Recently I gave my ten thousandth explanation of why it costs money to form capital. Most entrepreneurs do not understand the process of capital formation. If it is borrowed money or an equity infusion there are a host of costs associated with capital formation. So let’s talk about the costs.
Lawyers Cost Money
The client is always responsible for the costs of capital formation. First is legal. Lawyers cost money. The client will have to have a good general corporate lawyer on hand to read and interpret contracts, loan documentation and various agreements associated with a loan transaction as well as review and assist in the preparation of due diligence documentation. Also if the transaction involves the infusion of equity then the entrepreneur will need a top flight securities attorney. These are a special breed of lawyer. If they are worth their salt they will bring capital resources to the table as well. These lawyers are a bit more expensive than the corporate lawyer. So be prepared for the bill to be larger and more extensive. However if they are good they will be well worth the cost.
Accountants Cost Money
Lenders and investors want the most up to date financial statements and also desire as much disclosure as possible. Enter the accountancy costs. Accountants also charge by the hour. Getting your most up to date financial statements prepared or for that matter a full blown audit will cost you a pretty penny. The fact is the “numbers” as we say will tell the story and are a requirement. Don’t balk at the need for the preparation of financial statements. If you need capital you are required to provide disclosure. This one of the first steps you need to take.
Professional Reports Cost Money
Appraisals, Valuation Reports and Feasibility Studies are a fact of life. Even the Need and Necessity study is now par for the course in required documentation. If it is real estate or asset based financing these reports are a must. They can get quite expensive. Third party opinion reports are now the second set of eyes on almost every transaction. The lender or investor uses them as a touchstone to test their own impressions of value and need. Appraisals are usually accompanied by a Feasibility Study or at the very least a Need and Necessity Study. Equity or convertible debt transactions now require a Valuation Report. There is less reliance on the appraisal then before. That is why you see the Feasibility Report as the second requirement to real estate documentation requests. Hold on to your wallet because these reports are costly and getting the highly experienced and recognizable firms will cost even more.
Professionals Do Not Work For Free
The due diligence process takes not only time but money. Structuring a transaction should be done by the pros. Hiring a corporate finance consultant is a must. Get your own private banker to ply his skills during this phase of the process. A surgeon does not perform surgery on himself. Therefore the entrepreneur should let the professional step in and guide this part of the process. Getting the entrepreneur ready for the dance takes time and money as well. Preparing the documentation in an acceptable format takes time and money. Presenting the deal the entrepreneur seeks costs money. Presenting to the reliable sources takes time and money. Determining the final appropriate source for financing takes time and money. Your accountants, lawyers and corporate finance consultants will all have to pitch in to make the transaction a go for the entrepreneur. Even the final documentation will need all hands on deck for review and final negotiation. This costs money. Professionals do not work for free.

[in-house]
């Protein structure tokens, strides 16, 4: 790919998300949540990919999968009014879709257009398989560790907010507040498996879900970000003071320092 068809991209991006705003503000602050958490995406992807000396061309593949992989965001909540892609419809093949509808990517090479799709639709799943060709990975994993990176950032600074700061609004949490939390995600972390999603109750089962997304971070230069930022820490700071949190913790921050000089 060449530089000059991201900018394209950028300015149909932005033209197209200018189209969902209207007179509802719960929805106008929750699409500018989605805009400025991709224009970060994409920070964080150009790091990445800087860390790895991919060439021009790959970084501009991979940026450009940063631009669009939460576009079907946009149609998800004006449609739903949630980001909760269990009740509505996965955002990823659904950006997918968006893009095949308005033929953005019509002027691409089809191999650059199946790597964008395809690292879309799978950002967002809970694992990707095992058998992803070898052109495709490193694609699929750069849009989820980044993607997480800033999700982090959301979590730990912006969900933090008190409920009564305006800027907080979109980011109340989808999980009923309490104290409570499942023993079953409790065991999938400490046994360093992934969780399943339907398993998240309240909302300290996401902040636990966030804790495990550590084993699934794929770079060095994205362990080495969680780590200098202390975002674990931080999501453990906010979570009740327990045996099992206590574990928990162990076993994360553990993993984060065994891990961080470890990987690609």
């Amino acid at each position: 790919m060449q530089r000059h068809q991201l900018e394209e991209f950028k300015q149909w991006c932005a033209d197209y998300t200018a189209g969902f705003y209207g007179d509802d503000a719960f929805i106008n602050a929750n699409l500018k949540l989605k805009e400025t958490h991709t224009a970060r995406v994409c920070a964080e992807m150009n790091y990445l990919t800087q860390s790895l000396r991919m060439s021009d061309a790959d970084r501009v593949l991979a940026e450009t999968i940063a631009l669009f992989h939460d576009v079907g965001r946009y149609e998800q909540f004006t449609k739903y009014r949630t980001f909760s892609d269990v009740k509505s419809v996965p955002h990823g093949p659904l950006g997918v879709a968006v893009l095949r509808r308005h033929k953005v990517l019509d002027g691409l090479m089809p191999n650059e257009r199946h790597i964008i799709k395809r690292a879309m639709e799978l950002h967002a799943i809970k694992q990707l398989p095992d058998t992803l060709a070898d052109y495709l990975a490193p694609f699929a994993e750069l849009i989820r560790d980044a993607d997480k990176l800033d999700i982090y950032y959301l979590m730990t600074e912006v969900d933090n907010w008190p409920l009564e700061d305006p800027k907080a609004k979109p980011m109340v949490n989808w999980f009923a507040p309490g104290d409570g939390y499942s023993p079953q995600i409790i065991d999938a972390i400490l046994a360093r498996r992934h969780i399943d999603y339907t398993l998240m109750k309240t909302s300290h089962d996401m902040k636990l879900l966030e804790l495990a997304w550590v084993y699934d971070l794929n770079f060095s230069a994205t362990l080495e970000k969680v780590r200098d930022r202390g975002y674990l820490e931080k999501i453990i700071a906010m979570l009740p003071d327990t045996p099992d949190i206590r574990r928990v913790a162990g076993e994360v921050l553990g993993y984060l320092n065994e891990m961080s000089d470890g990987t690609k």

There are a host of other costs such as entitlement expenses, master planning costs, forecasting and budgeting, title searches, litigation and background checks. The list really does go on and on. Suffice to say that if you do not have this money in the bank when you start the process don’t start. No one worth his salt is going to work for free of put it all on the line for the entrepreneur when the entrepreneur can make or break the entire transaction. You need money to form capital. This is not a process where everyone around the entrepreneur is expected to take all the risk when there is little to gain.
Money Begets Money
I always get a kick out of the prospect that says if you charge “upfront fees” I am not interested. First of all BHCL does not charge “upfront fees”. But after I am done explaining to the prospect the aforementioned his tone changes. It’s easy to spot the guys with just an idea looking for a free ride as opposed to the serious entrepreneur who knows what he is facing to reach for the brass ring. In short money begets money. You have to have it to get it. Be prepared. It can be very expensive. But when the end goal is reached and the entrepreneur gets the capital he needs, then he understands it has been worth every penny he has spent.